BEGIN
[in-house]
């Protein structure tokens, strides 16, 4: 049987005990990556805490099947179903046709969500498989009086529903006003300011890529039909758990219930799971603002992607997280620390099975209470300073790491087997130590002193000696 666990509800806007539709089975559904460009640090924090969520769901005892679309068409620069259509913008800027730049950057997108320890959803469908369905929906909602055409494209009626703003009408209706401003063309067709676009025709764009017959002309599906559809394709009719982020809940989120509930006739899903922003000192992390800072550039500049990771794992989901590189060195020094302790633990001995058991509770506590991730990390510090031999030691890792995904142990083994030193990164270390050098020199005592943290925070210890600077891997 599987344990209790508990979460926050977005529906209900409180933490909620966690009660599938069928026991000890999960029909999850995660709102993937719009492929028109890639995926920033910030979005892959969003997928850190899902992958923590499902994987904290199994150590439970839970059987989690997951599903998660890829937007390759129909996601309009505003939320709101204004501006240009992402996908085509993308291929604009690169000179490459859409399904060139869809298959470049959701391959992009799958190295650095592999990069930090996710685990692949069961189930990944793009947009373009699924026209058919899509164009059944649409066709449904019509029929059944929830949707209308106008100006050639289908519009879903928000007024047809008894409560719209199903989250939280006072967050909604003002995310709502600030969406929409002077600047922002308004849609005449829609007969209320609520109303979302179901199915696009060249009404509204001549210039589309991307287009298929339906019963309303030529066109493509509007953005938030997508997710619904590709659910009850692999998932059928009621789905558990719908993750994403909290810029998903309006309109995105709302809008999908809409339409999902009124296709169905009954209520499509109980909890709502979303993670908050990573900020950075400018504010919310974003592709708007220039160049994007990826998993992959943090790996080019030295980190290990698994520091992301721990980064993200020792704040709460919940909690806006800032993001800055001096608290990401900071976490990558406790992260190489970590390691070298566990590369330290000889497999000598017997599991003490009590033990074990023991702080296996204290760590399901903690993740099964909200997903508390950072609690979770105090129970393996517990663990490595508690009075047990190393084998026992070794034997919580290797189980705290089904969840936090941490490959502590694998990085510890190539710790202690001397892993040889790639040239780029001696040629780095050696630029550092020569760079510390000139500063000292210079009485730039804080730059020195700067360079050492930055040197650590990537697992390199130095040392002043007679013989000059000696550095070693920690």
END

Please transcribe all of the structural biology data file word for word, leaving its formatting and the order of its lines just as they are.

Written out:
[in-house]
């Protein structure tokens, strides 16, 4: 049987005990990556805490099947179903046709969500498989009086529903006003300011890529039909758990219930799971603002992607997280620390099975209470300073790491087997130590002193000696 666990509800806007539709089975559904460009640090924090969520769901005892679309068409620069259509913008800027730049950057997108320890959803469908369905929906909602055409494209009626703003009408209706401003063309067709676009025709764009017959002309599906559809394709009719982020809940989120509930006739899903922003000192992390800072550039500049990771794992989901590189060195020094302790633990001995058991509770506590991730990390510090031999030691890792995904142990083994030193990164270390050098020199005592943290925070210890600077891997 599987344990209790508990979460926050977005529906209900409180933490909620966690009660599938069928026991000890999960029909999850995660709102993937719009492929028109890639995926920033910030979005892959969003997928850190899902992958923590499902994987904290199994150590439970839970059987989690997951599903998660890829937007390759129909996601309009505003939320709101204004501006240009992402996908085509993308291929604009690169000179490459859409399904060139869809298959470049959701391959992009799958190295650095592999990069930090996710685990692949069961189930990944793009947009373009699924026209058919899509164009059944649409066709449904019509029929059944929830949707209308106008100006050639289908519009879903928000007024047809008894409560719209199903989250939280006072967050909604003002995310709502600030969406929409002077600047922002308004849609005449829609007969209320609520109303979302179901199915696009060249009404509204001549210039589309991307287009298929339906019963309303030529066109493509509007953005938030997508997710619904590709659910009850692999998932059928009621789905558990719908993750994403909290810029998903309006309109995105709302809008999908809409339409999902009124296709169905009954209520499509109980909890709502979303993670908050990573900020950075400018504010919310974003592709708007220039160049994007990826998993992959943090790996080019030295980190290990698994520091992301721990980064993200020792704040709460919940909690806006800032993001800055001096608290990401900071976490990558406790992260190489970590390691070298566990590369330290000889497999000598017997599991003490009590033990074990023991702080296996204290760590399901903690993740099964909200997903508390950072609690979770105090129970393996517990663990490595508690009075047990190393084998026992070794034997919580290797189980705290089904969840936090941490490959502590694998990085510890190539710790202690001397892993040889790639040239780029001696040629780095050696630029550092020569760079510390000139500063000292210079009485730039804080730059020195700067360079050492930055040197650590990537697992390199130095040392002043007679013989000059000696550095070693920690």